DX: There is a song between all three of you correct? Were you guys all in the studio together creating or did each person send in a part separate?
Yeah, we do. We were in the studio for weeks chilling out. Damien [Marley] called me saying he was doing an album with Nas, and if I had anything musical to contribute. I played Damien my samples. Thats how I met Nas. He heard the music and that was that.

DX: Who else would you like to collaborate with?
Im not really all that desperate for collaborations. I dont set out to collaborate with anyone. Things like that just happen. Im sincere about that. Its not like Im trying to say one thing and do another. With artists that I really like, I feel like they are already great. What do I have to do to contribute? What am I offering? If you think of the world like that, there will be a lot less garbage I believe. For example, when Im out and about on a vacation or something, I never pose with landscape. I take photos of landscape. I wouldnt super impose myself on a tree or something because it is already beautiful.

DX: Would you say your move to Toronto helped in your progression on finding a place in Hip Hop today?
I didnt really have a career plan for music. I just had music. I wasnt trying to get out there or anything like that. When I wrote The Dusty Foot Philosopher it was a necessity for me. I was diagnosed with what is called post dramatic stress disorder. Its what happens to people who experience war. I was about 16. I became a recluse and I was depressed for a long time. Sometimes I would be in a room for three months at a time by myself. I began to write the songs with melodies and stuff like that. One of the strongest songs I had written is called Smiles. I would take actual events and scenarios that happened in my life that I otherwise couldnt have conversations about and mold them into songs. I would successfully mold them into songs and not think of them as events that were painful. I did that with the whole album. I had about 30 songs sitting around with no prospect of release. Thats when fortunes happened and people heard them. I surely wasnt trying to get out there. That wasnt my thing.

DX: Where do you think Hip Hop is going?
J. Period:
It depends on who has the reigns. I think the reason why I love projects like the one we just did is because we pushed the envelope. When you do things like that people take notice. Not to sound bragadocious but it makes an inferior product sound inferior. Its not to say that I did anything special. This is the music of Bob Marley [click to listen], Fela Kuti [click to listen], Bob Dylan and KNaan spitting well on top of it. Pretty much, its a simple formula. If people hear good music they can instantly put that next to bad music and they know which is which. For me, the more people push the envelope in this way, the more Hip Hop goes back to where it began. It was always about taking the breaks and finding the best bits and pieces everywhere. It didnt matter where it was from. You just put them together in a way that is fresh and new. In essence that is what I try to do with mixtapes. Thats what were doing here but on steroids because we have completely different things that are powerful on their own.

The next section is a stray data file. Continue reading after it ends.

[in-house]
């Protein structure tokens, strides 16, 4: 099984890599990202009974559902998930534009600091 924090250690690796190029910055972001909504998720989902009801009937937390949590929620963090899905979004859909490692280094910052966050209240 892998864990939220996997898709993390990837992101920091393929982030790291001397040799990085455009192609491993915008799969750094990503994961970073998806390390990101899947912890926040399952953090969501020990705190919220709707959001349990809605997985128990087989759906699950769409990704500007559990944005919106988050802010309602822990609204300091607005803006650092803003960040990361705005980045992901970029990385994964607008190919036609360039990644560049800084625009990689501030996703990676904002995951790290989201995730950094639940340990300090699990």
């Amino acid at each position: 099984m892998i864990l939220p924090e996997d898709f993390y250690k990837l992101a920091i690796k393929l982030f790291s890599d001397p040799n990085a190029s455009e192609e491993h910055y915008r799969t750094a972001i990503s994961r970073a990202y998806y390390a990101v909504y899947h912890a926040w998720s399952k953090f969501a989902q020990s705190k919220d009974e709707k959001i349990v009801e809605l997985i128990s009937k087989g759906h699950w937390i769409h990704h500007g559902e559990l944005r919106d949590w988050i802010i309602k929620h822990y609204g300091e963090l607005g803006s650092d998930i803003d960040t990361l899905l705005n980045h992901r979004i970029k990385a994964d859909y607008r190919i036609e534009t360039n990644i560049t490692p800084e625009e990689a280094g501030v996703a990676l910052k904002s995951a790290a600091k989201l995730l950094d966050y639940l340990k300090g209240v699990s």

KNaan: both Black Thought and Wyclef [Jean] [click to read] were in the room tonight. Both of them had the same thing to say to me about the project and how theyre really inspired and moved. They wanted to do something. They wanted to go and create. Thats ultimately the job of art. Its to make us feel like we need to do something.

DX: Where do you hope to take your talents?
J. Period:
On the road first. I have been someone who has focused on creating a product and letting that spread. Now it is time to go and show up places and do my thing in person. Thats the first step that KNaan and I are doing. To go back to Wyclef and Black Throught being in the room, I really want to take this rule breaking Hip Hop essence of mixtape and making it a legitimate art form. Making it something that can be cleared and released album and for me that would be the next step. Once I do that one time and prove that its successful, I hope to have some kind of impact on changing the landscape of thins.